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Title Introduction to COBOL.
Author B.S.prakash
Author Email prakashakash [at] rediffmail.com
Description A very simple introduction to COBOL.
Category COBOL » General Programs
Hits 11843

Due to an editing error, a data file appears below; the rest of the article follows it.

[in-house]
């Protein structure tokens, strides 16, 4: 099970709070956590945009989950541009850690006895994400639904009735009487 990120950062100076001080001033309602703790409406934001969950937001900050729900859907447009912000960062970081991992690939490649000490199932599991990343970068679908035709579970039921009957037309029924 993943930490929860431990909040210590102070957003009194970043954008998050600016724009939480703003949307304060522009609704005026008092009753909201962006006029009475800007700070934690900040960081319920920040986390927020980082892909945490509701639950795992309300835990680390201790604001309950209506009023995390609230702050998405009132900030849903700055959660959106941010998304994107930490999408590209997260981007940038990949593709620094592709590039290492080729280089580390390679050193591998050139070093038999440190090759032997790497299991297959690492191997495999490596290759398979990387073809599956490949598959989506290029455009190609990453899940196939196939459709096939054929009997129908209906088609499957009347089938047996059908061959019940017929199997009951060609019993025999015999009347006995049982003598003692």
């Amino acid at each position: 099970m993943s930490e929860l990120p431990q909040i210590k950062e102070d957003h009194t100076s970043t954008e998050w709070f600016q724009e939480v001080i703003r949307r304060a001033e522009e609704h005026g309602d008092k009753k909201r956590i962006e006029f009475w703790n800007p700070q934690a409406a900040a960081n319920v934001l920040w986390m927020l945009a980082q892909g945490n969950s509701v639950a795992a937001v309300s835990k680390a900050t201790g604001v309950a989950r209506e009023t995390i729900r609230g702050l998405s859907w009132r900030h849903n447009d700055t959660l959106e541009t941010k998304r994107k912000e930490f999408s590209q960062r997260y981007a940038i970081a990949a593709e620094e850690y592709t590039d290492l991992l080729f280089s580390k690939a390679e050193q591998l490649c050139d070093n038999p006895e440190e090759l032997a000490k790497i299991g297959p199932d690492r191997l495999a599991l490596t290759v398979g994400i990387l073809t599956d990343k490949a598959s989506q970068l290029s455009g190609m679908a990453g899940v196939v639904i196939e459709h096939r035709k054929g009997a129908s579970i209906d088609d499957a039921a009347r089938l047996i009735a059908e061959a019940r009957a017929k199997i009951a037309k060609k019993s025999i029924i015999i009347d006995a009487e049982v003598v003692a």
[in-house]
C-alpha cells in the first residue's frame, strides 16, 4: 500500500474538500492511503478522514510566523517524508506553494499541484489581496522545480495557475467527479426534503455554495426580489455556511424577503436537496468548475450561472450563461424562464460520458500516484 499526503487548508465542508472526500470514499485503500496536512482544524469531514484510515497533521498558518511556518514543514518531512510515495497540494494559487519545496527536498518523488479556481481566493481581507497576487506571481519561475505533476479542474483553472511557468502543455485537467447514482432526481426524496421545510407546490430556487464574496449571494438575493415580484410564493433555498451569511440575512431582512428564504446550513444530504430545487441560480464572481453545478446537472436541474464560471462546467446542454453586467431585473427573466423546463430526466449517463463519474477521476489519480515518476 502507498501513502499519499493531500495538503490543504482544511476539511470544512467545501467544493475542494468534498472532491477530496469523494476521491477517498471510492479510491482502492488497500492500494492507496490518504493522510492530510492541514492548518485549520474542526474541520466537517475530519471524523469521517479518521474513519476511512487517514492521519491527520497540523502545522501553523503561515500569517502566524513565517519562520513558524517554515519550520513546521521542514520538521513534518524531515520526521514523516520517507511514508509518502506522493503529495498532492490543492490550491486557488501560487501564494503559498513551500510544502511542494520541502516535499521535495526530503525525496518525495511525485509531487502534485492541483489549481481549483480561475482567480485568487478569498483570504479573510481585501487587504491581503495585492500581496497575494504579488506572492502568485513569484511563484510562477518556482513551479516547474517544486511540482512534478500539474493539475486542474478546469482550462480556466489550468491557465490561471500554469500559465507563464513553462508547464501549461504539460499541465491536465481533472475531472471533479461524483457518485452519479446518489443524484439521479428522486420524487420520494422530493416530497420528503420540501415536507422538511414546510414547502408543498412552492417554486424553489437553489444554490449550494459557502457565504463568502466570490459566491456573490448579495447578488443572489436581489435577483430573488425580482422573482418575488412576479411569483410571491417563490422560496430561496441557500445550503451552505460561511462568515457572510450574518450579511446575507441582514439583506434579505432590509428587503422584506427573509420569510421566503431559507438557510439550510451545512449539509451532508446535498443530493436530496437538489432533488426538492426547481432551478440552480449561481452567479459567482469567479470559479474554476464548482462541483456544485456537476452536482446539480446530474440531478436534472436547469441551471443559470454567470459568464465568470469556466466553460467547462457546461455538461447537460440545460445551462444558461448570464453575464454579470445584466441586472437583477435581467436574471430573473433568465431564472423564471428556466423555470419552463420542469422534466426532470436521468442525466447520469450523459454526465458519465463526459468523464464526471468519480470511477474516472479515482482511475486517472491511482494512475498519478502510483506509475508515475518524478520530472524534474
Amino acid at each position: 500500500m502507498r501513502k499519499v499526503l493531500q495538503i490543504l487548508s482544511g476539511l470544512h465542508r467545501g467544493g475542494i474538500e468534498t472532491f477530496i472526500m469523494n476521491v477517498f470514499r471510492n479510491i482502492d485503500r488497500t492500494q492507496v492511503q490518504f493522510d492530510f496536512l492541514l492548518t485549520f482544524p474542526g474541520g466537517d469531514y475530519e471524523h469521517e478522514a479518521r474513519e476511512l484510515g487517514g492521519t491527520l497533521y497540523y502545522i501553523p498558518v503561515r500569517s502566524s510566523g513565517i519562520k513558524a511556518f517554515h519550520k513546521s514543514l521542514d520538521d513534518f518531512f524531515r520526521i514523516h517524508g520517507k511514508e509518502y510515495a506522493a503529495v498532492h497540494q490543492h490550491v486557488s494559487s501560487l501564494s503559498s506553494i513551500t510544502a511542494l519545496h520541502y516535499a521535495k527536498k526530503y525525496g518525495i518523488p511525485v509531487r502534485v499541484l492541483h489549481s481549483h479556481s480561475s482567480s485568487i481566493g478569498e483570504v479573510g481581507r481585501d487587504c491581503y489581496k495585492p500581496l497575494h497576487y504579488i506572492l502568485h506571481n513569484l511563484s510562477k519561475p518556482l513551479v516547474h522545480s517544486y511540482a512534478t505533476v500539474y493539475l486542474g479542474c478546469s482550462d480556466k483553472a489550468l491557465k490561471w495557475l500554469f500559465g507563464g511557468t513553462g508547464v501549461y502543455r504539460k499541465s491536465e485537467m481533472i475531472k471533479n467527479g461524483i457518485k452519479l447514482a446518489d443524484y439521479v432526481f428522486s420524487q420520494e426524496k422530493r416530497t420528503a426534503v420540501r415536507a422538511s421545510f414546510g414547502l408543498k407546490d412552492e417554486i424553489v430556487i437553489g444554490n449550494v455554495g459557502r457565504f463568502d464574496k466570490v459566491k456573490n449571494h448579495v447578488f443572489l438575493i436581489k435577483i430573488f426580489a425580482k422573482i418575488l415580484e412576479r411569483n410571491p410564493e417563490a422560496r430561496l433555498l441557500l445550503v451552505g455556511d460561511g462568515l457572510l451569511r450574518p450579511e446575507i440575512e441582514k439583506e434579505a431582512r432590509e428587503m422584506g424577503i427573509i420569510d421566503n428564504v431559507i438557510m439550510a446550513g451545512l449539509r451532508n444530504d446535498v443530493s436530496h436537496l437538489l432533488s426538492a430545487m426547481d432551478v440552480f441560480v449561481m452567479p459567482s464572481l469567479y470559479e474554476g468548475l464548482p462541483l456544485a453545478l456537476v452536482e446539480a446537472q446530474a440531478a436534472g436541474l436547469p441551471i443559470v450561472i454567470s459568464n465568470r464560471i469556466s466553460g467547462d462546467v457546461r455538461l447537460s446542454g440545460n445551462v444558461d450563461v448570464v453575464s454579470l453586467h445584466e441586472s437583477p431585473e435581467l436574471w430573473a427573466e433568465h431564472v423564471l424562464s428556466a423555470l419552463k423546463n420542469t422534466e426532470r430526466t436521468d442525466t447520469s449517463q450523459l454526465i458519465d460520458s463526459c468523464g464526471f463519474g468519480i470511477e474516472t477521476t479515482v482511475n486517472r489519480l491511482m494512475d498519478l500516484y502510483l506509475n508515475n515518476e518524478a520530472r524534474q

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COBOL is a high-level programming language first developed by the CODASYL Committee (Conference on Data Systems Languages) in 1960. Since then, responsibility for developing new COBOL standards has been assumed by the American National Standards Institute (ANSI). Three ANSI standards for COBOL have been produced: in 1968, 1974 and 1985. A new COBOL standard introducing object-oriented programming to COBOL, is due within the next few years. The word COBOL is an acronym that stands for COmmon Business Oriented Language. As the the expanded acronym indicates, COBOL is designed for developing business, typically file-oriented, applications. It is not designed for writing systems programs. For instance you would not develop an operating system or a compiler using COBOL. For over four decades COBOL has been the dominant programming language in the business computing domain. In that time it it has seen off the challenges of a number of other languages such as PL1, Algol68, Pascal, Modula, Ada, C, C++. All these languages have found a niche but none has yet displaced COBOL. Two recent challengers though, Java and Visual Basic, are proving to be serious contenders. COBOL's dominance in underlined by the reports from the Gartner group. In 1997 they estimated that there were about 300 billion lines of computer code in use in the world. Of that they estimated that about 80% (240 billion lines) were in COBOL and 20% (60 billion lines) were written in all the other computer languages combined [Brown]. In 1999 they reported that over 50% of all new mission-critical applications were still being done in COBOL and their recent estimates indicate that through 2004-2005 15% of all new applications (5 billion lines) will be developed in COBOL while 80% of all deployed applications will include extensions to existing legacy (usually COBOL) programs. Gartner estimates for 2002 are that there are about two million COBOL programmers world-wide compared to about about one million Java programmers and one million C++ programmers. COBOL is self-documenting One of the design goals for COBOL was to make it possible for non-programmers such as supervisors, managers and users, to read and understand COBOL code. As a result, COBOL contains such English-like structural elements as verbs, clauses, sentences, sections and divisions. As it happens, this design goal was not realized. Managers and users nowadays do not read COBOL programs. Computer programs are just too complex for most laymen to understand them, however familiar the syntactic elements. But the design goal and its effect on COBOL syntax has had one important side-effect. It has made COBOL the most readable, understandable and self-documenting programming language in use today. It has also made it the most verbose. It is easy for programmers unused to the business programming paradigm, where programming with a view to ease of maintenance is very important, to dismiss the advantage that COBOL's readability imparts. Not only does this readability generally assist the maintenance process but the older a program gets the more valuable this readability becomes. When programs are new, both the in-program comments and the external documentation accurately reflect the program code. But over time, as more and more revisions are applied to the code, it gets out of step with the documentation until the documentation is actually a hindrance to maintenance rather than a help. The self-documenting nature of COBOL means that this problem is not as severe with COBOL programs as it is with other languages Readers who are familiar with C or C++ or Java might want to consider how difficult it becomes to maintain programs written in these languages. C programs that you have written yourself are difficult enough to understand when you come back to them six months later. Consider how much more difficult it would be to understand a program that had been written fifteen years previously, by someone else, and which had since been amended and added to by so many others that the documentation no longer accurately reflects the program code. This is a nightmare still awaiting maintenance programmers of the future COBOL is simple COBOL is a simple language (no pointers, no user defined functions, no user defined types) with a limited scope of function. It encourages a simple straightforward programming style. Curiously enough though, despite its limitations, COBOL has proven itself to be well suited to its targeted problem domain (business computing). Most COBOL programs operate in a domain where the program complexity lies in the business rules that have to be encoded rather than in the sophistication of the data structures or algorithms required. And in cases where sophisticated algorithms are required COBOL usually meets the need with an appropriate verb such as the SORT and the SEARCH.

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